For chatbot creators, the mental health space has proven to be just as amenable as physical health when it comes to expanding access, reducing labor costs, and improving outcomes.
Part of what makes mental healthcare appropriate for chatbot experiments is the fact that therapy is an inherently verbal process — especially cognitive behavioral therapy (CBT), the most popular and extensively researched form of therapy.
CBT’s goal is to teach patients to recognize negative thought patterns (aka “cognitive distortions”) and then reframe their thoughts in a less harmful, more productive manner. Chatbots can be useful here because they can use natural language processing to recognize certain kinds of distortions and prompt users to rethink them.
One example is Woebot, which launched in 2015. Woebot asks users how they are feeling and analyzes their responses to recognize examples of cognitive distortions. The bot then coaches the user on how to shift their perspective following a pre-designed decision tree that determines the correct response to user input.
Woebot was founded by a team of Stanford researchers. Prior to launching the service, founder Alison Darcy published the results of a study featuring an early iteration of the tool in the Journal of Medical Internet Research, Mental Health. The study, which followed 70 college students with reported symptoms of depression for 2 weeks, found that the participants assigned to chat with Woebot saw a significant reduction in depressive symptoms compared with participants who read an e-book on CBT instead. According to Dr. Darcy,
“[Participants] said Woebot felt much more like a friend rather than an app or a technology.”
Another mental health chatbot, Wysa, also incorporates principles of CBT, but with an added focus on mindfulness and meditation. The app provides a “toolkit” of exercises designed for purposes like focusing while overwhelmed, managing conflict, and relaxation.
Wysa “learns” from its interactions with a user to recommend certain tools; however, Wysa’s website stresses that the bot is “restricted in the means of response” and that its “intended usage is as an early intervention tool,” not as a replacement for in-person therapy.
Early clinical research suggests chatbot technology could have an important role to play in treating mental health issues, although further evidence on the issue is required.
Chatbots can support users on their own schedule, not their provider’s. That’s a significant value-add in an area where so much of the work happens during the patient’s everyday life, outside of the therapist’s office.
But mental health chatbots are most effective as an accountability tool, reminding users to apply the mental health strategies they have learned. The primary analysis, diagnosis, and education is still best undertaken by a trained mental health professional.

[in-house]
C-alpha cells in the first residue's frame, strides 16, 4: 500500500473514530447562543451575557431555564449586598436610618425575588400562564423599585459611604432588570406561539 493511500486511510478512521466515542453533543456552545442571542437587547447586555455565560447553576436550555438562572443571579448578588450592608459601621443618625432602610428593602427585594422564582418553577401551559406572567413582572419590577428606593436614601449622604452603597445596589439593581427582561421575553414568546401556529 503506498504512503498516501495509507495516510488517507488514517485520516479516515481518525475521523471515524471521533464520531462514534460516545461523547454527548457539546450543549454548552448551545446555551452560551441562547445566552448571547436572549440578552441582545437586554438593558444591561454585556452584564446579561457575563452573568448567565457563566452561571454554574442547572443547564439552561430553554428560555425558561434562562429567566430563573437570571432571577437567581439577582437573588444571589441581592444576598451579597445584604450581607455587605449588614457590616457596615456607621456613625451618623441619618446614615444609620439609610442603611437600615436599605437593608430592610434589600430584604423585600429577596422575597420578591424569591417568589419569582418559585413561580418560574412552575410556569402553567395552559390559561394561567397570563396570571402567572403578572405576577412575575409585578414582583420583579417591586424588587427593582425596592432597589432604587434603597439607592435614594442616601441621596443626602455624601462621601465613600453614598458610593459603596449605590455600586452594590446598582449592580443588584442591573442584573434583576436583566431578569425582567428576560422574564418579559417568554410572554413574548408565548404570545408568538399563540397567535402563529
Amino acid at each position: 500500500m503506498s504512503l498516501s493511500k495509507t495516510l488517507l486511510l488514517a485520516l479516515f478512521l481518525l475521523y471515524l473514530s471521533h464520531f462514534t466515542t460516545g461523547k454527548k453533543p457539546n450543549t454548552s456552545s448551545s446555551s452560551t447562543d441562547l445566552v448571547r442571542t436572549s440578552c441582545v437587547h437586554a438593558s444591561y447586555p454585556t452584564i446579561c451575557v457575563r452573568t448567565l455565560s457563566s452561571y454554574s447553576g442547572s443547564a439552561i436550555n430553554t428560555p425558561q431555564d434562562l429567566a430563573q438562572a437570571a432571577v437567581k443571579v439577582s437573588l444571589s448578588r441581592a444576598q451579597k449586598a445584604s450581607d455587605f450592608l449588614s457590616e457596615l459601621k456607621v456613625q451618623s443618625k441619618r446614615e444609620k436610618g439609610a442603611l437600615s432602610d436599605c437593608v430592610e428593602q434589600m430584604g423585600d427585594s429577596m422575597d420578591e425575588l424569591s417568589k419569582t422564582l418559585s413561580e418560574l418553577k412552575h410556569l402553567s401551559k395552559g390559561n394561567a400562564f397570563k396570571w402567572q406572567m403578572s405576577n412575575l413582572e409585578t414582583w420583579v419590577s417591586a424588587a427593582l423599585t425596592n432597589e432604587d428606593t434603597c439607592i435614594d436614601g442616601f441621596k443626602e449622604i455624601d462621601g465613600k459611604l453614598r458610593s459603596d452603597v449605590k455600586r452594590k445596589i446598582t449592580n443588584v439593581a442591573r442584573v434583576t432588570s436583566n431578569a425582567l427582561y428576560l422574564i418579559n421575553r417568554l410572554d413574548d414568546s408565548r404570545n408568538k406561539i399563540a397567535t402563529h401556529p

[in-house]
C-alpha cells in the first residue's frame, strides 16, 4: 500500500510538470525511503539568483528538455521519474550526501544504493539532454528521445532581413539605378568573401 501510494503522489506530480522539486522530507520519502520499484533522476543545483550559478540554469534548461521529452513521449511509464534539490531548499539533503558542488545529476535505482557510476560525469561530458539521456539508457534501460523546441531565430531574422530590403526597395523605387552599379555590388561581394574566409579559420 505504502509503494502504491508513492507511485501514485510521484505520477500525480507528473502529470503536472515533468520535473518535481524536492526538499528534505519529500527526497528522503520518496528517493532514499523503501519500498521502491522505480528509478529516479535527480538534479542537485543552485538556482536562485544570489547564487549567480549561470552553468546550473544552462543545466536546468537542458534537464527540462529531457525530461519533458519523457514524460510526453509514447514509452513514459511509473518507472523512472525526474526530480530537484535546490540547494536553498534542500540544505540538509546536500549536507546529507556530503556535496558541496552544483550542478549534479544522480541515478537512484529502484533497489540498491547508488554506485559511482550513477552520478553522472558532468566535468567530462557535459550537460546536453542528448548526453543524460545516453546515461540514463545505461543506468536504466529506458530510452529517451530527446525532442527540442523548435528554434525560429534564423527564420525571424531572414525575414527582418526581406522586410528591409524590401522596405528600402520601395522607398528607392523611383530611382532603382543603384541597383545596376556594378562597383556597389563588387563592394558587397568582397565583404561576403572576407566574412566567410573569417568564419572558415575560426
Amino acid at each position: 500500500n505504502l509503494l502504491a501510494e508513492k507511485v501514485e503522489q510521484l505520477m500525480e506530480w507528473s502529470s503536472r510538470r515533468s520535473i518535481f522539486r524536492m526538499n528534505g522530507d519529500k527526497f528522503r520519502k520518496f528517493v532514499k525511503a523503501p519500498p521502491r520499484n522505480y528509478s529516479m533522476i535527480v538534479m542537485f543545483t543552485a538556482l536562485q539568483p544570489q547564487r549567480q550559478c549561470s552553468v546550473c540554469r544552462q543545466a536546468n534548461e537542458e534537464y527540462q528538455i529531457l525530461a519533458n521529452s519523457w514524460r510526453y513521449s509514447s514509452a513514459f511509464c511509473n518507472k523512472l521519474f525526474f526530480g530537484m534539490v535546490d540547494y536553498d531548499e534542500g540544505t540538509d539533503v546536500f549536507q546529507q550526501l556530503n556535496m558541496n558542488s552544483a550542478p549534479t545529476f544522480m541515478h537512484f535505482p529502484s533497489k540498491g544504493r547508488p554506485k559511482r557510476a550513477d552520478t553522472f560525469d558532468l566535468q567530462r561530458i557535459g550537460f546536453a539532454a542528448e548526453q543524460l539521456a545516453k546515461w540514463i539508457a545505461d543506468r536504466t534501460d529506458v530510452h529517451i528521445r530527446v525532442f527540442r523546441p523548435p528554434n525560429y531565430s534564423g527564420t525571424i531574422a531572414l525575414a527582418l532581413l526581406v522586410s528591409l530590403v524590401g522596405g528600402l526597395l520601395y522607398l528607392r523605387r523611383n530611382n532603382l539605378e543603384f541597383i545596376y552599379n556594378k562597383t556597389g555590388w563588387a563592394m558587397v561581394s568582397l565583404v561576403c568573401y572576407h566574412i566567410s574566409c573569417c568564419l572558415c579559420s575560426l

Covid-19 response: Chatbots disseminate information, triage patients, and track outbreaks
Throughout Covid-19, hospitals have been on the front line of response. They deal with a huge influx of patients and inquiries and need technologies that save time without sacrificing proper patient care. Health-oriented chatbots have proved effective here.
In 2019, Sutter Health, a California-based nonprofit health system, teamed up with Ada Health to develop a symptom-checker chatbot. Using curated medical data that accounts for a patient’s risk factors and current symptoms, the bot assesses whether a person needs to visit a hospital.
Use of the chatbot has almost tripled during the Covid-19 pandemic. Dr. Albert Chan, a VP at Sutter, said that the AI-powered bot is “the equivalent of having 60 doctors in your pocket to provide answers — 24 hours a day, seven days a week.”
Providence Health & Services, a healthcare provider in Washington state, is also taking advantage of AI technologies. Its bot, called Grace, prompts users to answer a number of questions about any Covid-19 symptoms, recent travel, and contact with people who’ve tested positive. The app then suggests whether a person needs testing and can schedule a virtual visit with a doctor. Around 200,000 people used the Grace chatbot during March and April 2020 alone, allowing medical practitioners to devote more time to patients with life-threatening symptoms.
The Mayo Clinic has introduced app-based triaging systems into some of its facilities. Visitors will be able to use tablet computers in select hospitals to specify their symptoms and receive instructions on what to do next. However, the software, developed by health tech startup Diagnostic Robotics, isn’t intended for automating life-threatening events. Patients with diabetes, for instance, can use the app to arrange urine tests, but those experiencing severe pain will be taken care of by staff.